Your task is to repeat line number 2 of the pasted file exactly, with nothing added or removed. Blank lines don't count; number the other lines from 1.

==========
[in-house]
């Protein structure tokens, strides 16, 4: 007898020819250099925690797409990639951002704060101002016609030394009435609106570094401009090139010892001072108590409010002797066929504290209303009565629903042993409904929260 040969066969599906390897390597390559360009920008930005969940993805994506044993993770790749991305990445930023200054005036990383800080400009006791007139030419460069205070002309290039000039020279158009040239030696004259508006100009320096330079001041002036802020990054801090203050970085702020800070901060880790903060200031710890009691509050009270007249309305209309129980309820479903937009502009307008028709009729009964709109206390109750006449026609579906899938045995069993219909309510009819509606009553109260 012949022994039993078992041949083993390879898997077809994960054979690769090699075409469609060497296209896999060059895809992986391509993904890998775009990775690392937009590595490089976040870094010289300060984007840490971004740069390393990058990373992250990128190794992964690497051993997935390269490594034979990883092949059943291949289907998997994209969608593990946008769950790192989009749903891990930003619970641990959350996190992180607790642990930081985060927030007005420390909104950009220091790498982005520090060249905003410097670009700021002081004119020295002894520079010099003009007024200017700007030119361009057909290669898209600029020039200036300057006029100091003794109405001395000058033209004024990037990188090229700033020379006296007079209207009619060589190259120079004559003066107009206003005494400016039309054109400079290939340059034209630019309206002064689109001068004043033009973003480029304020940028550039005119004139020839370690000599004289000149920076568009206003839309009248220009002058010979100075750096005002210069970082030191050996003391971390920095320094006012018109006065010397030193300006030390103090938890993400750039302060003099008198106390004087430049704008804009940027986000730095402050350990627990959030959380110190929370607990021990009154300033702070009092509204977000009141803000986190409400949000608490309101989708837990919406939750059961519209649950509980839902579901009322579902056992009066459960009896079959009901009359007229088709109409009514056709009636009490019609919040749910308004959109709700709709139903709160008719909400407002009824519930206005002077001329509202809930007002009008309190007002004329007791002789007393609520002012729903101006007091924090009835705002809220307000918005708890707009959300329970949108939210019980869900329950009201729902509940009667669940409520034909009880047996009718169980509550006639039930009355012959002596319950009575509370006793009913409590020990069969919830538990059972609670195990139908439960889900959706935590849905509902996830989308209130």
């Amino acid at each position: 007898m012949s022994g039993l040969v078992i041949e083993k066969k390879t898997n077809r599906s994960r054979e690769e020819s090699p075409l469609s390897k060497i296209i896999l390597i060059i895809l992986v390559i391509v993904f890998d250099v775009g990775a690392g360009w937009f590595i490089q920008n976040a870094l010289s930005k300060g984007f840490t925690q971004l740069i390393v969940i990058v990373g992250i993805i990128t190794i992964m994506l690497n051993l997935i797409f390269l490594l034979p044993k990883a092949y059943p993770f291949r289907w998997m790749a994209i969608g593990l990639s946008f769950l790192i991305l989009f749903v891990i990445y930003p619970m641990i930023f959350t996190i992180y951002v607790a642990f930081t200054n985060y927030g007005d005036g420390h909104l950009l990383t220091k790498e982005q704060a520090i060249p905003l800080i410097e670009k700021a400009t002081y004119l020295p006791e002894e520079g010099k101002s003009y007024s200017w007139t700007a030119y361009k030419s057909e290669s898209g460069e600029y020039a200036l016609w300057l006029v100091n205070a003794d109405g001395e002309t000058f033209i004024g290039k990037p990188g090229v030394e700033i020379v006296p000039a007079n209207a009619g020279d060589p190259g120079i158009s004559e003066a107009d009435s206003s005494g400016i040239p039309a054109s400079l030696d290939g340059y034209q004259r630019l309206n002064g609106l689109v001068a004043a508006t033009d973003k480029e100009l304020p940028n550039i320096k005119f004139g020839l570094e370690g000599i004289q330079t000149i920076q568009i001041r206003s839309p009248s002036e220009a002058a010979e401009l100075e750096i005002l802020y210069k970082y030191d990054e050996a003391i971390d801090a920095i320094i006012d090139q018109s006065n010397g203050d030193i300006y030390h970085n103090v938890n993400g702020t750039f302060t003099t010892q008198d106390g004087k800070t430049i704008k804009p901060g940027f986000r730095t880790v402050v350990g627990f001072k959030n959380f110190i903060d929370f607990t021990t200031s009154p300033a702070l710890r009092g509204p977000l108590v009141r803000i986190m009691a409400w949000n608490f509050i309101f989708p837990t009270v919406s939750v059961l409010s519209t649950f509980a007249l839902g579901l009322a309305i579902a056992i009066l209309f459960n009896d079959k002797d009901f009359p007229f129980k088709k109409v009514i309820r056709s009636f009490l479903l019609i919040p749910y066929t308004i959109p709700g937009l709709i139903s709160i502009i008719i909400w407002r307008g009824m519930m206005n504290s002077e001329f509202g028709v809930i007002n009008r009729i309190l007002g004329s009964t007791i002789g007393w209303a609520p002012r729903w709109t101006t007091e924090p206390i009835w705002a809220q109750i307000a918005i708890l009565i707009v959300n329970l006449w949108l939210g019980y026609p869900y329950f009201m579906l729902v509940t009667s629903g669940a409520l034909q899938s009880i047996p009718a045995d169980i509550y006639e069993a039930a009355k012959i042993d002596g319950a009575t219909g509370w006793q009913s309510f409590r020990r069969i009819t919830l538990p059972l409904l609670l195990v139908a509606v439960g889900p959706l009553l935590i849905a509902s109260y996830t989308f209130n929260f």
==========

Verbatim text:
């Protein structure tokens, strides 16, 4: 007898020819250099925690797409990639951002704060101002016609030394009435609106570094401009090139010892001072108590409010002797066929504290209303009565629903042993409904929260 040969066969599906390897390597390559360009920008930005969940993805994506044993993770790749991305990445930023200054005036990383800080400009006791007139030419460069205070002309290039000039020279158009040239030696004259508006100009320096330079001041002036802020990054801090203050970085702020800070901060880790903060200031710890009691509050009270007249309305209309129980309820479903937009502009307008028709009729009964709109206390109750006449026609579906899938045995069993219909309510009819509606009553109260 012949022994039993078992041949083993390879898997077809994960054979690769090699075409469609060497296209896999060059895809992986391509993904890998775009990775690392937009590595490089976040870094010289300060984007840490971004740069390393990058990373992250990128190794992964690497051993997935390269490594034979990883092949059943291949289907998997994209969608593990946008769950790192989009749903891990930003619970641990959350996190992180607790642990930081985060927030007005420390909104950009220091790498982005520090060249905003410097670009700021002081004119020295002894520079010099003009007024200017700007030119361009057909290669898209600029020039200036300057006029100091003794109405001395000058033209004024990037990188090229700033020379006296007079209207009619060589190259120079004559003066107009206003005494400016039309054109400079290939340059034209630019309206002064689109001068004043033009973003480029304020940028550039005119004139020839370690000599004289000149920076568009206003839309009248220009002058010979100075750096005002210069970082030191050996003391971390920095320094006012018109006065010397030193300006030390103090938890993400750039302060003099008198106390004087430049704008804009940027986000730095402050350990627990959030959380110190929370607990021990009154300033702070009092509204977000009141803000986190409400949000608490309101989708837990919406939750059961519209649950509980839902579901009322579902056992009066459960009896079959009901009359007229088709109409009514056709009636009490019609919040749910308004959109709700709709139903709160008719909400407002009824519930206005002077001329509202809930007002009008309190007002004329007791002789007393609520002012729903101006007091924090009835705002809220307000918005708890707009959300329970949108939210019980869900329950009201729902509940009667669940409520034909009880047996009718169980509550006639039930009355012959002596319950009575509370006793009913409590020990069969919830538990059972609670195990139908439960889900959706935590849905509902996830989308209130």